When choosing a brokerage account, it’s essential to consider the fees charged by the company. Some brokerages charge a commission for every trade, while other stock trading platforms have no commission at all.

It would also help to look at the minimum investment required by each brokerage. Some require $500 or more to open an account, while others like Webull will let you start with just no minimums.

Though, if you can make a qualifying deposit, the company offers free stocks to get you started.

Once you’ve opened an account, it’s time to start picking stocks. There are many resources online to help you make informed decisions about which stocks to buy.

Related: Webull Review: A Commission-Free App for Every Trader

Investing in Index Funds


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An index fund is a mutual fund or exchange-traded fund that tracks an index, such as the S&P 500 or the Dow Jones Industrial Average.

They’re designed to provide investors with a diversified portfolio, which reduces risk.

The fees associated with index funds are usually lower than those charged by other mutual funds.

Many brokerages offer index funds, and you can buy them directly through the company or a mutual fund provider like Vanguard or Fidelity.

Investing in Exchange-Traded Funds (ETFs)


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Exchange-traded funds are similar to a mutual fund, except they can trade during regular market hours on the stock market.

The ability to trade during the market’s regular hours means you can buy and sell ETFs just like individual stocks.

ETFs offer investors a way to diversify their portfolios without needing to buy multiple stocks.

They’re also relatively low-cost, and many brokerages offer commission-free trades for ETFs.

Investing in Mutual Funds in a Retirement Account


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If you’re investing for retirement, you may want to consider investing in mutual funds.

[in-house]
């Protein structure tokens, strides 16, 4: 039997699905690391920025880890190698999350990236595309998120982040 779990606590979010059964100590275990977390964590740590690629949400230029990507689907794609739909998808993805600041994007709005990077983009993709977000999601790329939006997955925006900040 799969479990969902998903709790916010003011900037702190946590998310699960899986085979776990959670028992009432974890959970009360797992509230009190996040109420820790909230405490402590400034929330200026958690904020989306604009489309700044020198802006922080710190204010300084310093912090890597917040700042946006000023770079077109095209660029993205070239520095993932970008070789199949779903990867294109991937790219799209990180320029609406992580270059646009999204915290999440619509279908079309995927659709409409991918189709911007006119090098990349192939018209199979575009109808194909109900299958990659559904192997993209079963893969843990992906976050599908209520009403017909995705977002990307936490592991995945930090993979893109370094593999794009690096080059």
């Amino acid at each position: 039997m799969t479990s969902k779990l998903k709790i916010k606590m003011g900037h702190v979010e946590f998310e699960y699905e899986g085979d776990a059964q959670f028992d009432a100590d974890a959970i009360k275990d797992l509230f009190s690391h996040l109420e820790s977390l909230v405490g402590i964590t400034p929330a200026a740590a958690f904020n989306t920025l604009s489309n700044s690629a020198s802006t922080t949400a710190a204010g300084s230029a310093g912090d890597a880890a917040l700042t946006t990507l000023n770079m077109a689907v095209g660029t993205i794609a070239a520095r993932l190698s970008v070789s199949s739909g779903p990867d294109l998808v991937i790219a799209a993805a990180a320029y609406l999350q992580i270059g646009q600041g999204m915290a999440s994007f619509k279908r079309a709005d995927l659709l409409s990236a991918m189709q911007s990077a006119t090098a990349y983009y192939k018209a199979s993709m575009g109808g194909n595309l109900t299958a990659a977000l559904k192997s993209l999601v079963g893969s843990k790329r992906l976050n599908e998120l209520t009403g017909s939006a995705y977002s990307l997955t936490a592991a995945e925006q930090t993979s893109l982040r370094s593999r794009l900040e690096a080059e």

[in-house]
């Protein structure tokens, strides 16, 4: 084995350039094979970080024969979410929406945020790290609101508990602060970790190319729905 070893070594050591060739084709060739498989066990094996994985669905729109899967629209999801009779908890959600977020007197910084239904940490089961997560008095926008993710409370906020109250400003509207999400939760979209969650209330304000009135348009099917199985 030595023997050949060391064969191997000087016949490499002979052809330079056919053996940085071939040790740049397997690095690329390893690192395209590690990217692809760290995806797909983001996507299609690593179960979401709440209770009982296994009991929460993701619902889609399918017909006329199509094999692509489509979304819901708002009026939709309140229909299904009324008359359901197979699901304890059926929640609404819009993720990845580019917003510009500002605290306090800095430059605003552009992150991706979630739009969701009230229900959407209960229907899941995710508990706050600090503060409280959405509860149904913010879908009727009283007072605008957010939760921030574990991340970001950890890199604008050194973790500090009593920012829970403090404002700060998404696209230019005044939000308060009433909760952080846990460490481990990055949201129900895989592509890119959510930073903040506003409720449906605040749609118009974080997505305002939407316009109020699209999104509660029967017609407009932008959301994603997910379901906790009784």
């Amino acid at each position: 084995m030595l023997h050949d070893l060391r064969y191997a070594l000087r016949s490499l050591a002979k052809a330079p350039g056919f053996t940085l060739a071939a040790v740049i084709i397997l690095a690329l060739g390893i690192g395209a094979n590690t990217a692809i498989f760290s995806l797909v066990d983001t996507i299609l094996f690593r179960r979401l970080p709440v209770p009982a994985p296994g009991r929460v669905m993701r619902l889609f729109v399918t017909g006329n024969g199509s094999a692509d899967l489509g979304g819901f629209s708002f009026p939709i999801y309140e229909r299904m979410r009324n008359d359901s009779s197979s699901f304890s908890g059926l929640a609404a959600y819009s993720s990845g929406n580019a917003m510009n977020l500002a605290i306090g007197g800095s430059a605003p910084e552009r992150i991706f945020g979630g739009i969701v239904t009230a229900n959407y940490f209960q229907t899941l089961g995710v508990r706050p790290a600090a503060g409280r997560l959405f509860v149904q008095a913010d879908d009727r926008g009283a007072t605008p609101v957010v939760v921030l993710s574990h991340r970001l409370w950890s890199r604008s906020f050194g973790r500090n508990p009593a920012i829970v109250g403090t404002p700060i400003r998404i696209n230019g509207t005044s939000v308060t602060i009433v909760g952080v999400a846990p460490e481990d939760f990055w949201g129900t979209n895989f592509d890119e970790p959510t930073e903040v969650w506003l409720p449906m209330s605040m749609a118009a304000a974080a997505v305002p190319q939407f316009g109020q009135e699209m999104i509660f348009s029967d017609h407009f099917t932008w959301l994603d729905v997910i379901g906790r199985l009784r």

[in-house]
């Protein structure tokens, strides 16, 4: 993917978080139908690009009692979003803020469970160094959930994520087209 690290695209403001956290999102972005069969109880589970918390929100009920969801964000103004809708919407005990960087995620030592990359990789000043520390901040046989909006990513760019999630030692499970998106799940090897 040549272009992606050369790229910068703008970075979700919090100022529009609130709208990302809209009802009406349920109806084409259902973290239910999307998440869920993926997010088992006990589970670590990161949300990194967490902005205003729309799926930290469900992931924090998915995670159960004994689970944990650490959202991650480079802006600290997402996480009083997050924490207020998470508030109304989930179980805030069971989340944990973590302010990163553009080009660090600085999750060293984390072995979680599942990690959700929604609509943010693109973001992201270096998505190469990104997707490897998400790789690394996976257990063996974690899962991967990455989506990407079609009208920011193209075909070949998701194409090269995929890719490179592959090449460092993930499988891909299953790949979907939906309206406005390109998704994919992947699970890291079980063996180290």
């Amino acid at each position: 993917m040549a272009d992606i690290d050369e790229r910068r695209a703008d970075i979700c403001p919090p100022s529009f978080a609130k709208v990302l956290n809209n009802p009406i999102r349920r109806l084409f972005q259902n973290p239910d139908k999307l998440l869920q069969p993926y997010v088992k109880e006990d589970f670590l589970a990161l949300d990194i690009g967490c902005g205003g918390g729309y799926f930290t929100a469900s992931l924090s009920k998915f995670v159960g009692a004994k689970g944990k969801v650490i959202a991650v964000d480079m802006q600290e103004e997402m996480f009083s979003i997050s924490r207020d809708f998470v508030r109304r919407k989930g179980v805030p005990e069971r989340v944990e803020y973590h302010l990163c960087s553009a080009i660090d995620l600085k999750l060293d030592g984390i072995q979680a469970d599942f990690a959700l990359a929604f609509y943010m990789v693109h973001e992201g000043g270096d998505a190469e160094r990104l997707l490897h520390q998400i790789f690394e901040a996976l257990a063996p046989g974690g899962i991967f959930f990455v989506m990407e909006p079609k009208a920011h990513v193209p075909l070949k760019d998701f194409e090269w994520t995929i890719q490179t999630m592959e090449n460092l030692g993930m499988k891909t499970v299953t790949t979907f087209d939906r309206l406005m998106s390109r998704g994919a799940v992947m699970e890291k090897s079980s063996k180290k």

Mutual funds are a way to invest your money and have it managed by professionals.

Having this expertise can be a good option for people who don’t have the time or knowledge to manage their investments. You can also buy passive index mutual funds like VTSAX or VFIAX, which track market indexes like the CRSP 5000 or S&P 500, respectively.

Most brokerages offer tax-advantaged retirement accounts that allow you to invest in mutual funds.

Be sure to look at the fees charged by the brokerage, as well as the minimum investment required.

How Can I Invest Aggressively in My 20s?


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There are many different ways to invest your money, and it can be tricky to decide what’s the best option for you. If you’re looking to make more money in your 20s aggressively, there are a few things you should consider.

One option is investing in individual growth stocks selected by an award-winning stock picking service like The Motley Fool.

They have a proven track record of finding stocks that outperform the market, and their analysts can help you make informed decisions about where to invest your money.

Another option is investing using diversified portfolios through a robo-advisor like Betterment. As mentioned earlier, robo-advisors use computer algorithms to create diversified portfolios of low-cost ETFs, and they’re a great way to get started with investing.

Plus, with no account minimums or trading fees, they’re perfect for young investors just starting.

Whatever route you decide to go, be sure to do your stock research and talk to an expert before investing any money. With a little bit of planning and some smart choices, you can put yourself on the path to financial success in your 20s.

Related: 18 Best Stock Market Investing Research & Analysis Sites

At What Age Should You Start Investing?


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There is no set age when you should start investing, but the sooner you start, the better off you’ll generally be. The more time your money has to grow, the more opportunity it will have to compound and build upon itself.

There are a few things to keep in mind when you’re ready to start investing:

  • Start small by investing a little money and gradually increase your investment amount as you become more comfortable with the process.
  • Choose investments that align with your goals, risk tolerance, and time horizon.
  • Eventually, diversify your portfolio across different asset classes to reduce overall risk, including non-stock investments.
  • Keep up with current market trends and make changes to your portfolio as needed.

Should I Use a Financial Advisor?


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At your stage in life, in your 20s, no. Just invest aggressively with low-cost brokerages and useful stock research tools or through a robo-advisor in index funds.